“Democrats are not perfect. But right now…’: Former US President Barack Obama | world news
Former President Barack Obama resumed campaigning Friday in Georgia, using his first leg of a multi-state tour to frame the 2022 midterm elections as a referendum on democracy and to urge voters not to see Republicans as an answer to their economic problems.
It was a delicate balance, as the former president acknowledged the pain of inflation and tried to explain why President Joe Biden and Democrats shouldn’t take all the blame as they face the prospect. to lose narrow majorities in the House and Senate when the votes are counted. November 8. But Obama argued that Republicans who intend to make it harder for people to vote and — like former President Donald Trump — are willing to ignore the results, can’t trust Americans’ wallets either. .
“This fundamental foundation of our democracy is being challenged right now,” Obama told more than 5,000 voters gathered outside Atlanta. “Democrats are not perfect. I’m the first to admit it. … But right now, with a few notable exceptions, most GOPs and a whole bunch of those candidates don’t even claim the rules apply to them.”
With Biden’s approval ratings in the 1940s, Democrats are hoping Obama’s emergence in the final weeks of the campaign will bolster the party’s slate in a tough domestic environment. He shared the stage on Friday with Senator Raphael Warnock, who faces a tough re-election fight against Republican Herschel Walker, and Stacey Abrams, who is trying to unseat Republican Gov. Brian Kemp, who narrowly defeated her there. is four years old.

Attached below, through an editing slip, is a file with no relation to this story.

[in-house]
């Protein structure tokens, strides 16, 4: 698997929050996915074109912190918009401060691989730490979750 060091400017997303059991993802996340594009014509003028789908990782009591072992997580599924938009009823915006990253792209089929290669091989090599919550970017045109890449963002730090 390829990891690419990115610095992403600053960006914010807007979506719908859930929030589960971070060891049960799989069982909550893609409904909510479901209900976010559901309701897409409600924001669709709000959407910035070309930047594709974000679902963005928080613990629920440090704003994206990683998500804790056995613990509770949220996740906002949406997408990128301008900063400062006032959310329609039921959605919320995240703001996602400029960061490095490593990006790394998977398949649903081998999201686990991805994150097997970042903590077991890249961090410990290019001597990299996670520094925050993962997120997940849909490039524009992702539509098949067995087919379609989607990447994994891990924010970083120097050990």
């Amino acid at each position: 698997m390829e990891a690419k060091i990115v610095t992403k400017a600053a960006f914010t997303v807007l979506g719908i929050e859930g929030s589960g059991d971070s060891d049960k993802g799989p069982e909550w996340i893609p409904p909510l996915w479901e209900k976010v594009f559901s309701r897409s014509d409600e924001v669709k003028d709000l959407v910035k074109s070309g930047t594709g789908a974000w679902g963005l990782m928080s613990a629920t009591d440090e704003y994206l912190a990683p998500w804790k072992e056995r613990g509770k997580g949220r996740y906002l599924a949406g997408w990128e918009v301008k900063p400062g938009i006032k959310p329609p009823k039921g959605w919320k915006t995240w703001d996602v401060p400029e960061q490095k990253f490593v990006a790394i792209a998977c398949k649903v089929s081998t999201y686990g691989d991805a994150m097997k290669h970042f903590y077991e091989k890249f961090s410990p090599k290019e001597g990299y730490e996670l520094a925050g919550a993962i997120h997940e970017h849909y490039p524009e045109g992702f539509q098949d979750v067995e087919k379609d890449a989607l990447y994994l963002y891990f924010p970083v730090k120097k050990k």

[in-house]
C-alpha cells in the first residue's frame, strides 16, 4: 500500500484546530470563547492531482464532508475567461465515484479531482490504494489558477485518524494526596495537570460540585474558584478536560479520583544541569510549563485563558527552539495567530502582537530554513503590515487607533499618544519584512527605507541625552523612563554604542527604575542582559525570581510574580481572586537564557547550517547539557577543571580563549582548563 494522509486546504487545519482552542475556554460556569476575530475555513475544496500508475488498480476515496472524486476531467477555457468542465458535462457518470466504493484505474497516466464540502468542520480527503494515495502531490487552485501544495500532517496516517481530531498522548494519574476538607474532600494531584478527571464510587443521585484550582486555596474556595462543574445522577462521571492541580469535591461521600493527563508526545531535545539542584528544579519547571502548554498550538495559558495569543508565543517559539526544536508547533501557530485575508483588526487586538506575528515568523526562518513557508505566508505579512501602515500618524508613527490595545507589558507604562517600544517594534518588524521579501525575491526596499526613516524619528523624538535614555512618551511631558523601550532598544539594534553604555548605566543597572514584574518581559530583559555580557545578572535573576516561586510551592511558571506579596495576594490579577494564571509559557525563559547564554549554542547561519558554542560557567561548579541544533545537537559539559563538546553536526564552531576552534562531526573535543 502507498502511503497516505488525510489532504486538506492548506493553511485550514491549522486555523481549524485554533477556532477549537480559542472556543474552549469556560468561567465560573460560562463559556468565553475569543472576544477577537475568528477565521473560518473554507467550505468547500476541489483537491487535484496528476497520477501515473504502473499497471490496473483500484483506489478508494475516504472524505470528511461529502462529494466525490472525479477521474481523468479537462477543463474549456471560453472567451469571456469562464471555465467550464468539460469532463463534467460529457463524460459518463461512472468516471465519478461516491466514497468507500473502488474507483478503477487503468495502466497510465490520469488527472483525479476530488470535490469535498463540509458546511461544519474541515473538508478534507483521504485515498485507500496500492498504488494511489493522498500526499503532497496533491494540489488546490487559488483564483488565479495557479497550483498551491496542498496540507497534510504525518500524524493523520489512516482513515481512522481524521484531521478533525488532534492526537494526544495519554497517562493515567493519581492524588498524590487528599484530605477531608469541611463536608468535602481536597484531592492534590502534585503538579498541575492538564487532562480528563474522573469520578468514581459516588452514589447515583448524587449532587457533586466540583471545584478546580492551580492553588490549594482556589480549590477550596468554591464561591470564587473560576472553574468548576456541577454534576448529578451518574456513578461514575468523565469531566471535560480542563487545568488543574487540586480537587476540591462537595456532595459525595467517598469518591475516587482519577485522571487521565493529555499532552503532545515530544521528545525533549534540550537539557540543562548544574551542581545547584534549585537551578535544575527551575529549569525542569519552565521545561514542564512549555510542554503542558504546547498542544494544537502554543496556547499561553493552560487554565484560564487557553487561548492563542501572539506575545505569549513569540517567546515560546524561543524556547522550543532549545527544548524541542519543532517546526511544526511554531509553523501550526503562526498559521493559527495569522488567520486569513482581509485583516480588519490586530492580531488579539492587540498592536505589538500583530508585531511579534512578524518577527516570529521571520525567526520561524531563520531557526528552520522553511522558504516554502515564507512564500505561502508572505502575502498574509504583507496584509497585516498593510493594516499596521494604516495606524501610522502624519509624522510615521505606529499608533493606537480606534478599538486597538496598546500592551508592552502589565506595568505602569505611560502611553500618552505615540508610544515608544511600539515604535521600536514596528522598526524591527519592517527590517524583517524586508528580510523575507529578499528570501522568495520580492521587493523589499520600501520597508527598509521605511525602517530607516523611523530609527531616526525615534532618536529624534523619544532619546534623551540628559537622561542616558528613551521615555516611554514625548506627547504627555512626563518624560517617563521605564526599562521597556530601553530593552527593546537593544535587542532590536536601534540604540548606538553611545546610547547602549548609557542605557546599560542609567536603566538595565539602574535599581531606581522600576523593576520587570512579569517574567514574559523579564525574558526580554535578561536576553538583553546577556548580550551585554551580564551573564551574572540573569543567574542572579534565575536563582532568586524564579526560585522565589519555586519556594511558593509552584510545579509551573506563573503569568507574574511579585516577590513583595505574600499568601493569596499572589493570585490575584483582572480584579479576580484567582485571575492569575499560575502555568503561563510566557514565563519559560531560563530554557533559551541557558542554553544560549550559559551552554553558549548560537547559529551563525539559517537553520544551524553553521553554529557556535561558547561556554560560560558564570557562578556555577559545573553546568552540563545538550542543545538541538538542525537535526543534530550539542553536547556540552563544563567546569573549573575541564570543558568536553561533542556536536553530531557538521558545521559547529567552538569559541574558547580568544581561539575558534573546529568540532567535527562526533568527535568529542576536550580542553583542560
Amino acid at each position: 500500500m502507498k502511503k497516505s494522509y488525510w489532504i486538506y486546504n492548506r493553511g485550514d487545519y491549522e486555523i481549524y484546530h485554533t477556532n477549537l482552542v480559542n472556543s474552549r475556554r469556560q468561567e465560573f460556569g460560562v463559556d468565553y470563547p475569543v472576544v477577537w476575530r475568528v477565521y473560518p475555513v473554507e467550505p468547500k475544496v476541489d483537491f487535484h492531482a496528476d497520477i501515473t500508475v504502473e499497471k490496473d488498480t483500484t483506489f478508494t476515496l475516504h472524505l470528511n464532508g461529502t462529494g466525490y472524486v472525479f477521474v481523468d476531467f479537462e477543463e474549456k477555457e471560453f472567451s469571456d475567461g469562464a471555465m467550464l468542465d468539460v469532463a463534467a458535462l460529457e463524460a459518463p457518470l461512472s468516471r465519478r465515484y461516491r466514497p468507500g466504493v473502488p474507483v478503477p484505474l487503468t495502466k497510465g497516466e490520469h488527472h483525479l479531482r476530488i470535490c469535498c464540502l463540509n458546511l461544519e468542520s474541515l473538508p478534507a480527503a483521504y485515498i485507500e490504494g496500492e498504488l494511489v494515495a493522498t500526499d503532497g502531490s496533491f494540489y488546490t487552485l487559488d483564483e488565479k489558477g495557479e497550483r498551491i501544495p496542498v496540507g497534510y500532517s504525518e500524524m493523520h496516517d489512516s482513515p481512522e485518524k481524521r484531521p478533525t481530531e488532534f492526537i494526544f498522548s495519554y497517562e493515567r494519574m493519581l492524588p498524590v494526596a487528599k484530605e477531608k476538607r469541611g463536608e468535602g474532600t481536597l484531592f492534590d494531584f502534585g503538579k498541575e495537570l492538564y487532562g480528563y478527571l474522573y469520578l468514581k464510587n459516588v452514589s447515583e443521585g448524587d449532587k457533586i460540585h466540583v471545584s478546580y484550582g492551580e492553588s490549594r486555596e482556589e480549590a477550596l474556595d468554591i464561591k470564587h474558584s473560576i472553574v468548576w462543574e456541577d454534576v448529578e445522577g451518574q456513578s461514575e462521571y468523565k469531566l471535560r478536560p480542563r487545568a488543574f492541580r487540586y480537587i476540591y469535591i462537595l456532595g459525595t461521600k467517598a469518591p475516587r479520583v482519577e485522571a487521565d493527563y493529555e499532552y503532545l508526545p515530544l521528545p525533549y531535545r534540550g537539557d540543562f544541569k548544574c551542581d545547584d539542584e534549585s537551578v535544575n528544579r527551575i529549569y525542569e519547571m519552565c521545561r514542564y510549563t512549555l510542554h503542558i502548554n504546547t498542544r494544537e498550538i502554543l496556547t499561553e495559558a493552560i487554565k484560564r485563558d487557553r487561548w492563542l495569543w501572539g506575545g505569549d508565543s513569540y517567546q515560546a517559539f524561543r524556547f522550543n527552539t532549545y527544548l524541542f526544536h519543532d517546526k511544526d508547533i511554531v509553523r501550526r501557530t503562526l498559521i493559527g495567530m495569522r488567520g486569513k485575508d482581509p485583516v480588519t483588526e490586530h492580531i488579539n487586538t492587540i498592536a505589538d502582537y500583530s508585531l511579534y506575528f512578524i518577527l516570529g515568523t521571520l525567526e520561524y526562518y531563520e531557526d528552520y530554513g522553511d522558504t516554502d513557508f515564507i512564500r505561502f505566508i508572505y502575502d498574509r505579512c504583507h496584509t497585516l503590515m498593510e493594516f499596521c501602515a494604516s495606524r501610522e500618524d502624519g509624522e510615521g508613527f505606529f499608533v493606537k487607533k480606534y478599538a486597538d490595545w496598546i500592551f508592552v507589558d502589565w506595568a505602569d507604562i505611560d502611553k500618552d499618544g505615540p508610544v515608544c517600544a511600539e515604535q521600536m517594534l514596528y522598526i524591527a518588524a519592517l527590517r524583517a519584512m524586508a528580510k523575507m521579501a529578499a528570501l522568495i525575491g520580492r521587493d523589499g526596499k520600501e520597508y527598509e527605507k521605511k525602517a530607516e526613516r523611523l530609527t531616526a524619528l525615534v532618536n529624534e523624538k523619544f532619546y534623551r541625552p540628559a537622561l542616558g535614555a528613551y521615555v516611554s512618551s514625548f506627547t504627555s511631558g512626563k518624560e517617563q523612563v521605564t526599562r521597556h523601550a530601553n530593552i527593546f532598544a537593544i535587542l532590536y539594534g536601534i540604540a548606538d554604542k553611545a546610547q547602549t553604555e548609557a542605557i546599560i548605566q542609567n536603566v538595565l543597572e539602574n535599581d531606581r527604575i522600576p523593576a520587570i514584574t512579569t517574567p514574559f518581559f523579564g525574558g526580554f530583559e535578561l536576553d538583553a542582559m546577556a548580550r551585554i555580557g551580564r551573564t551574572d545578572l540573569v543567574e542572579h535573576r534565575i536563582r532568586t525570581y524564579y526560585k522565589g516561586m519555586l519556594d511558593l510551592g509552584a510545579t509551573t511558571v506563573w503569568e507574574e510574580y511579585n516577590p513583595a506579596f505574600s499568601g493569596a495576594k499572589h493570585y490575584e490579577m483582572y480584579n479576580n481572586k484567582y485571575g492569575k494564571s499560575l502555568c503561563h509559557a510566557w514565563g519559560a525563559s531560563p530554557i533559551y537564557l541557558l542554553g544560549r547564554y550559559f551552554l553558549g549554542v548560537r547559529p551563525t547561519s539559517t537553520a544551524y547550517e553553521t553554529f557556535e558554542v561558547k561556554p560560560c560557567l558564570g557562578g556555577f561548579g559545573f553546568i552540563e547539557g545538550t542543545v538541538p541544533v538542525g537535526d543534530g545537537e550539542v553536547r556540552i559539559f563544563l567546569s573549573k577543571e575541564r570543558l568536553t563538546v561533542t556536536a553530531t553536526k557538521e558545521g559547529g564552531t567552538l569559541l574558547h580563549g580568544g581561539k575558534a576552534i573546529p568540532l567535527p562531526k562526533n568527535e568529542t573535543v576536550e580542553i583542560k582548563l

Obama will travel to Michigan and Wisconsin on Saturday, followed by stops next week in Nevada and Pennsylvania.
For Obama personally, the campaign blitz is an opportunity to do something he couldn’t do in two midterms during his presidency: help Democrats succeed in national midterms when they already hold the White House. For his party, this is an opportunity to capitalize on Obama’s rebound in popularity since his last midterm defeats in 2014. Their hope is that the former president can sell arguments that Biden, his former deputy President, had trouble picking up.
Biden was in Pennsylvania on Friday with Vice President Kamala Harris and plans to be in Georgia next week, potentially in a joint rally with Obama and Democratic candidates from across the state. But he was not welcomed as a substitute for many Democratic candidates across the country, including Warnock.
“Obama occupies a rare place in our politics today,” said David Axelrod, who has helped shape Obama’s campaigns since his days in the Illinois State Senate through two presidential elections. “He obviously has great appeal to Democrats. But he is also very popular with independent voters.
Obama tried to show that reach on Friday. The first black president was greeted as a hero by a majority black audience, and he offered plenty of lines of applause for Democrats. But he saved much of his argument, particularly on the economy, for moderates, independents and casual voters, including a defense of Biden, who Obama says is “fighting for you every day.” .
He called inflation a “legacy of the pandemic”, the resulting supply chain disruption and the effects of Ukraine’s war on world oil markets – a radical rejoinder to Republican attempts to lay sole blame on Democrats’ spending bills.
“What is their response? … They want to give tax cuts to the rich,” Obama said of the GOP. “It’s their answer to everything. When inflation is low, let’s cut taxes. When unemployment is high, lower taxes. If there was an asteroid heading towards Earth, they would all walk into a room and say, you know what we need? We need tax cuts for the rich. How will this help you? »
Biden has sought to make similar points and was buoyed this week with news of 2.6% economic growth in the third quarter after two straight quarters of negative growth.